Ransomware is malicious software that encrypts files, locks the computer, and retains control until the user pays a certain amount of money. Ransomware can appear in two forms — either by locking your screen with a full-screen image or
webpage to prevent you from accessing your PC, or by encrypting your files so they can’t be opened. 1
While each ransomware variant has its own twist, there are a few key components that most ransomware types follow:
Email-borne infection – Although some variants have been known to attack via drive-by download advertising, malicious websites, or peer-to-peer network file sharing, ransomware typically attacks through spoofed emails, and the end user is tricked into opening an attachment. 2 It often arrives in zip files with enticingly common names, and the zip file contains an .exe, which downloads onto the target computer, adding a key to the Windows Registry, allowing it to run.
Covert communication – Once downloaded, the malware establishes communication with a command-and-control server. For example, CryptoLocker, which started the modern ransomware craze, relies on a domain generation algorithm and hops between new servers routinely to avoid detection.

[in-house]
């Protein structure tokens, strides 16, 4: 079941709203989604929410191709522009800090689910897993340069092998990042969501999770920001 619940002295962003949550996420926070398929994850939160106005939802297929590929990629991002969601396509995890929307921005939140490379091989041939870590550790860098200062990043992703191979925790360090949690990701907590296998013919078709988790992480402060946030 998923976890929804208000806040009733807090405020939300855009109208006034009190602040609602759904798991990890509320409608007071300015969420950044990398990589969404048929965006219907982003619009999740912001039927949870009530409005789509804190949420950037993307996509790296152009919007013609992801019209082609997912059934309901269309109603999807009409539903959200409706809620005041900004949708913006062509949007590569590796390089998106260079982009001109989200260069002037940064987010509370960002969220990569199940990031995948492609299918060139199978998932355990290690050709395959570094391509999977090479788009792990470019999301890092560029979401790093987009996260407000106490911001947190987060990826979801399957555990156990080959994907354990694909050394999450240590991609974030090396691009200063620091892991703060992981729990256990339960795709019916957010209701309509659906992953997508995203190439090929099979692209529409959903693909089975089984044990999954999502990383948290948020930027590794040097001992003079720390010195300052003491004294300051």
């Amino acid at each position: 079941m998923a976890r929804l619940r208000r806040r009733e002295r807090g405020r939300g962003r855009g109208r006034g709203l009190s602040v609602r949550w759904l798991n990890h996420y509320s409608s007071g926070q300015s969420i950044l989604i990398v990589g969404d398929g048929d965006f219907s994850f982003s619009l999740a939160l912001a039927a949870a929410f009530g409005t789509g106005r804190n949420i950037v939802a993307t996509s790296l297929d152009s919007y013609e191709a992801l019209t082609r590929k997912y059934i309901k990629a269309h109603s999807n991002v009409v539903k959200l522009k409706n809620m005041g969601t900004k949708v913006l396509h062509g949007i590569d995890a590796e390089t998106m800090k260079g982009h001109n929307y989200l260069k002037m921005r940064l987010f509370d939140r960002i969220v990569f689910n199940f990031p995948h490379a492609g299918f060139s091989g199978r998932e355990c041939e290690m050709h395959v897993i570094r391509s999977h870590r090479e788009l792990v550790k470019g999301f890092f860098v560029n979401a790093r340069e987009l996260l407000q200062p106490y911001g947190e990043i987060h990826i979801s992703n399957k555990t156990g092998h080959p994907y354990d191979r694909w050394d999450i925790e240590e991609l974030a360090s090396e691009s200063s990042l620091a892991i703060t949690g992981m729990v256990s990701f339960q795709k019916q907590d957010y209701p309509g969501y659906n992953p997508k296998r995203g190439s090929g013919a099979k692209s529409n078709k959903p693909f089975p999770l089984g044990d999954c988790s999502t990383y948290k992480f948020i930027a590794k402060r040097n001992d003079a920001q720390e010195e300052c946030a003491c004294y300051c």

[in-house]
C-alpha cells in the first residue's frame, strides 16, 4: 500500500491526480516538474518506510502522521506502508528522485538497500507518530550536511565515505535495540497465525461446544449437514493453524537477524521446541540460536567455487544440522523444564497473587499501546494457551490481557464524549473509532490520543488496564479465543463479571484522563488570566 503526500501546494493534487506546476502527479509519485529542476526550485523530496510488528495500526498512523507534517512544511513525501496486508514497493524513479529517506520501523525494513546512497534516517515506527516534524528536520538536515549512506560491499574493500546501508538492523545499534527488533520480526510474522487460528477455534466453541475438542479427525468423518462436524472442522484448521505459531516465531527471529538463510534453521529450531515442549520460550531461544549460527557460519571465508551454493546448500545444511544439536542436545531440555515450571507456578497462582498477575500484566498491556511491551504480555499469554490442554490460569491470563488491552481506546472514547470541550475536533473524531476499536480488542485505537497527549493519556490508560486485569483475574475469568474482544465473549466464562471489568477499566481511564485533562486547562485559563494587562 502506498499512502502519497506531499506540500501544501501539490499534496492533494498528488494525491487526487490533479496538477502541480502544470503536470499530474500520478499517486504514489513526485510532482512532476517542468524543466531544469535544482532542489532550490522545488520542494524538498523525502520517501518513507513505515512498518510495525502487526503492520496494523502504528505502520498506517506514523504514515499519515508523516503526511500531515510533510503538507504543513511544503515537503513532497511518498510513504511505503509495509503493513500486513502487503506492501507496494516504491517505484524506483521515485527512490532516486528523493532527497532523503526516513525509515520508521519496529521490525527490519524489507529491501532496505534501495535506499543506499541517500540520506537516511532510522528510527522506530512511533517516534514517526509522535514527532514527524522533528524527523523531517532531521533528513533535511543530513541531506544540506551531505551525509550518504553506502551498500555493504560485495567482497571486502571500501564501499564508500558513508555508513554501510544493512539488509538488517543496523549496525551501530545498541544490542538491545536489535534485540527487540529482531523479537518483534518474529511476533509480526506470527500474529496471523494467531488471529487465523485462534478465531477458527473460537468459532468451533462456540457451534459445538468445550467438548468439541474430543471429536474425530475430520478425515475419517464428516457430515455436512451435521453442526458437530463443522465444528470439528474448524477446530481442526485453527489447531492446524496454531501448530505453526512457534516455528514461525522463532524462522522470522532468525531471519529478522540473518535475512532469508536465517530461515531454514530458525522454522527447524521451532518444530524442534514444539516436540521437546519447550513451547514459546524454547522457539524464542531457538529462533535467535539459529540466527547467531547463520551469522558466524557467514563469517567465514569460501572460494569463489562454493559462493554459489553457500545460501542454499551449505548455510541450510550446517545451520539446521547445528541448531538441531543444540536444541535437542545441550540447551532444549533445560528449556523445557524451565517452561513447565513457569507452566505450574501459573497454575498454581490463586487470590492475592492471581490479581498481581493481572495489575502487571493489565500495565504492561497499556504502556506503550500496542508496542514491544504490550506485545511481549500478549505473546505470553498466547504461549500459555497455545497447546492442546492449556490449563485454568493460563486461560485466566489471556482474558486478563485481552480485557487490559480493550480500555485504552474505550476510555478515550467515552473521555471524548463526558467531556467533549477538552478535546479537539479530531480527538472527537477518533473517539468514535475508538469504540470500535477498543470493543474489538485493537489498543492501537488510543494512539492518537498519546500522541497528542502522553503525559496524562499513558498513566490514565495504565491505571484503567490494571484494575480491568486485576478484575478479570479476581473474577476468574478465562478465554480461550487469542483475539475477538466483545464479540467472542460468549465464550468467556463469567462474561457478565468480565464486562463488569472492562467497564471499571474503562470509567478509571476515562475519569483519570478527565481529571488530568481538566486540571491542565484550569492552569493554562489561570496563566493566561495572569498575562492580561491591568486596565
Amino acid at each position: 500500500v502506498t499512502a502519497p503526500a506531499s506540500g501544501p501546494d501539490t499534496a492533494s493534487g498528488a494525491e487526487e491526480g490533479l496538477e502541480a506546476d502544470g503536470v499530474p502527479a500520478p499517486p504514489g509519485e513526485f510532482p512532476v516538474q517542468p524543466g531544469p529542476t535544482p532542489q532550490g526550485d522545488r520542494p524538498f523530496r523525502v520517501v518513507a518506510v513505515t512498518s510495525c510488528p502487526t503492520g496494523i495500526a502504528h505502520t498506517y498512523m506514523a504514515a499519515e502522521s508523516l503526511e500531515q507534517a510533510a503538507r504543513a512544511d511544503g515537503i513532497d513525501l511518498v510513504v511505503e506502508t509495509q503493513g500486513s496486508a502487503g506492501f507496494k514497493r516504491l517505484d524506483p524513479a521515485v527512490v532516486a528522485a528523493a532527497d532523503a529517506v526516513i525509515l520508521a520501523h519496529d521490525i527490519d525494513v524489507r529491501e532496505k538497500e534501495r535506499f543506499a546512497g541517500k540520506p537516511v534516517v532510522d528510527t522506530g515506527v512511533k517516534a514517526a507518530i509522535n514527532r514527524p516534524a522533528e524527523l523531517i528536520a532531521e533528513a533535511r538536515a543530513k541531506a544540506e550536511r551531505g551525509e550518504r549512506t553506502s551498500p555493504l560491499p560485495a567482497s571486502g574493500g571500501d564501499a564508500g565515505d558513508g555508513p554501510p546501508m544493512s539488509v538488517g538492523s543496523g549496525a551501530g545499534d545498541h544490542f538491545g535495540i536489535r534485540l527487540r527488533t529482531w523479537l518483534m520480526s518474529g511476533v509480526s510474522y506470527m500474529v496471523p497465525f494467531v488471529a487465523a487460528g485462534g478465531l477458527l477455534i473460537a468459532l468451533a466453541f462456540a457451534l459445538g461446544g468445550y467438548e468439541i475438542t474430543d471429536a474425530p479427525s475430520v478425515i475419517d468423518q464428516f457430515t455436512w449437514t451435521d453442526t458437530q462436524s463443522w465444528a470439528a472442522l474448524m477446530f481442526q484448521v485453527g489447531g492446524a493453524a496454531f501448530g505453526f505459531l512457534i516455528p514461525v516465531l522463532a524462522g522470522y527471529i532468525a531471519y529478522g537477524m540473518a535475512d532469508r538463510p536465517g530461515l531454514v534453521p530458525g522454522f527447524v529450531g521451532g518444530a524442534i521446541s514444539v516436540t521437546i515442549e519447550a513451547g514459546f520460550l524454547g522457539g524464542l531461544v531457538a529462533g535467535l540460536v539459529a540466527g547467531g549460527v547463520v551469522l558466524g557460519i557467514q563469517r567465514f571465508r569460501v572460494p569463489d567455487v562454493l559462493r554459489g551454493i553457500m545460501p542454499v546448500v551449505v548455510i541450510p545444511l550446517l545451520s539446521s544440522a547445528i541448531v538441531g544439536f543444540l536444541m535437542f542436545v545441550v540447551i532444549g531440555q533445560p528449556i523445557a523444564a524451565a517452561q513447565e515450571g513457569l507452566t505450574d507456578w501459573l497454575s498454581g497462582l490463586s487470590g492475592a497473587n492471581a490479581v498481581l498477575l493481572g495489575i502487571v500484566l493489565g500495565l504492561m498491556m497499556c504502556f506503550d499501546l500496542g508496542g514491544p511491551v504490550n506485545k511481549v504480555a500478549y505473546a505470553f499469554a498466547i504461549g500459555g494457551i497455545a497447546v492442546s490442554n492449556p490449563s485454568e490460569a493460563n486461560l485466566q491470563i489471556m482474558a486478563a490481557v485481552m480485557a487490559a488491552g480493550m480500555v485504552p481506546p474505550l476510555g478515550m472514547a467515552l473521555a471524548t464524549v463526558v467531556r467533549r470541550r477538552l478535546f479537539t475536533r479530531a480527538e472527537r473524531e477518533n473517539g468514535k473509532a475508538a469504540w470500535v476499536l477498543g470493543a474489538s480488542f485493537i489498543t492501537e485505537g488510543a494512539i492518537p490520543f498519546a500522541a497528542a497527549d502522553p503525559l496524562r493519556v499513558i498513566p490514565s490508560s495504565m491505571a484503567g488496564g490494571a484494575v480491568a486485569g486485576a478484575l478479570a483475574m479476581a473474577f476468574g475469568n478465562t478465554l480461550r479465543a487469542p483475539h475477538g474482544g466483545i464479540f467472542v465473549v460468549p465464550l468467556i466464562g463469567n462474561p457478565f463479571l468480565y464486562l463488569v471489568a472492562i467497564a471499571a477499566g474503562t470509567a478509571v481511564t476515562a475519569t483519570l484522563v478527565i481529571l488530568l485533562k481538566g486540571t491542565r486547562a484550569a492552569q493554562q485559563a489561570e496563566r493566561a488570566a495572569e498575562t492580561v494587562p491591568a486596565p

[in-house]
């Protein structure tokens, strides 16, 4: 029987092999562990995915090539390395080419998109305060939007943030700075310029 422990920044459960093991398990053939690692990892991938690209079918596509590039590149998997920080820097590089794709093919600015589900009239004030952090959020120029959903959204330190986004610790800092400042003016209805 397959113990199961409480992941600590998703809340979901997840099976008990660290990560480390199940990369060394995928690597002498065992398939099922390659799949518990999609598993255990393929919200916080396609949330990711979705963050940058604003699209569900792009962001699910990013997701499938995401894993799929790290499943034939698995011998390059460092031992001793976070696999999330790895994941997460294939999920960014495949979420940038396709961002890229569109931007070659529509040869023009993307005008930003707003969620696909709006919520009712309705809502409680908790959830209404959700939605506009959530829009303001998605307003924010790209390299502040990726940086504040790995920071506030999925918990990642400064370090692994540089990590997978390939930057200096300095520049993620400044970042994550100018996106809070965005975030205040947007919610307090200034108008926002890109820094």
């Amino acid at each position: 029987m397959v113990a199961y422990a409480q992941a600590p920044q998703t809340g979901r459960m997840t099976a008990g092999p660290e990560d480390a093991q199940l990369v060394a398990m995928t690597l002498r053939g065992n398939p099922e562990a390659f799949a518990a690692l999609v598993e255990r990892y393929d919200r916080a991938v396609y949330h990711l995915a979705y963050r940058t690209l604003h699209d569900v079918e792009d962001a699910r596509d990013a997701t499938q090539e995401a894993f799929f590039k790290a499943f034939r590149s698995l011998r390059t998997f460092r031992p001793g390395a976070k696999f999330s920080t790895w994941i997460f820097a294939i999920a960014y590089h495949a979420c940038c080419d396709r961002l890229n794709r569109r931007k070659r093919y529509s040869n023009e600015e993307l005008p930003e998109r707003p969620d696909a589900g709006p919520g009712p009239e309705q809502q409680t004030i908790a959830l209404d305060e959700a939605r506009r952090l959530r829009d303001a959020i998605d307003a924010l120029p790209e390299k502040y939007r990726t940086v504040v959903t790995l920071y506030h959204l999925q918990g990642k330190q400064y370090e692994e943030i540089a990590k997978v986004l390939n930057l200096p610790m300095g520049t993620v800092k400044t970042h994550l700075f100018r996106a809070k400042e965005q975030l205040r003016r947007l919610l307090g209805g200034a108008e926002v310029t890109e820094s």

Advanced encryption – Once the server connection is established, CryptoLocker generates a pair of encryption keys — one public, one private — using the huge RSA-2048 bit encryption algorithm and military-grade 256-bit AES encryption.
Most ransomware variants use a 256-AES (Advanced Encryption Standard) key or a 2048-RSA key, but some even go as far as 4096-RSA.
Bitcoin ransom – After encryption is complete, the cybercriminals usually demand Bitcoin or some form of payment for the key to unencrypt infected files. 3
Ransomware works quickly and quietly in the background before it unveils itself to
users asking for ransom.
Tight deadline – A pop-up window usually tells the victim that important files have been encrypted and sets a time limit for payment before the private encryption key is destroyed and the files are lost forever.4